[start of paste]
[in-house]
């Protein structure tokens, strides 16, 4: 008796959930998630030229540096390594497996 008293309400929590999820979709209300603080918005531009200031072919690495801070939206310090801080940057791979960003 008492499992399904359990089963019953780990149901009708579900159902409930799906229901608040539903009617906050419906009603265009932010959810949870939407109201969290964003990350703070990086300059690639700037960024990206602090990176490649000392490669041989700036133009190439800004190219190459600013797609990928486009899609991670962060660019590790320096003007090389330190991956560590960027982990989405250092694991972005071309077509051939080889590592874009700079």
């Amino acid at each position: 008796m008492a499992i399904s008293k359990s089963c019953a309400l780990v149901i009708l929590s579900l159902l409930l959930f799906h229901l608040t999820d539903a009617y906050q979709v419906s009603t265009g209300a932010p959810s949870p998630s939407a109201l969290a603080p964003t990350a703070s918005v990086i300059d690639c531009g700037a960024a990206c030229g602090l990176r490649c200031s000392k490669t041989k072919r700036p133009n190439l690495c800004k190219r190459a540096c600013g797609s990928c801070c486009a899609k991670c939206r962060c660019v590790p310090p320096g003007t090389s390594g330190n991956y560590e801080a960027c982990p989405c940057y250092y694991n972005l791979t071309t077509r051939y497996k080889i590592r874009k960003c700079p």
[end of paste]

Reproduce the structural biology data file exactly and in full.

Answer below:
[in-house]
């Protein structure tokens, strides 16, 4: 008796959930998630030229540096390594497996 008293309400929590999820979709209300603080918005531009200031072919690495801070939206310090801080940057791979960003 008492499992399904359990089963019953780990149901009708579900159902409930799906229901608040539903009617906050419906009603265009932010959810949870939407109201969290964003990350703070990086300059690639700037960024990206602090990176490649000392490669041989700036133009190439800004190219190459600013797609990928486009899609991670962060660019590790320096003007090389330190991956560590960027982990989405250092694991972005071309077509051939080889590592874009700079």
């Amino acid at each position: 008796m008492a499992i399904s008293k359990s089963c019953a309400l780990v149901i009708l929590s579900l159902l409930l959930f799906h229901l608040t999820d539903a009617y906050q979709v419906s009603t265009g209300a932010p959810s949870p998630s939407a109201l969290a603080p964003t990350a703070s918005v990086i300059d690639c531009g700037a960024a990206c030229g602090l990176r490649c200031s000392k490669t041989k072919r700036p133009n190439l690495c800004k190219r190459a540096c600013g797609s990928c801070c486009a899609k991670c939206r962060c660019v590790p310090p320096g003007t090389s390594g330190n991956y560590e801080a960027c982990p989405c940057y250092y694991n972005l791979t071309t077509r051939y497996k080889i590592r874009k960003c700079p």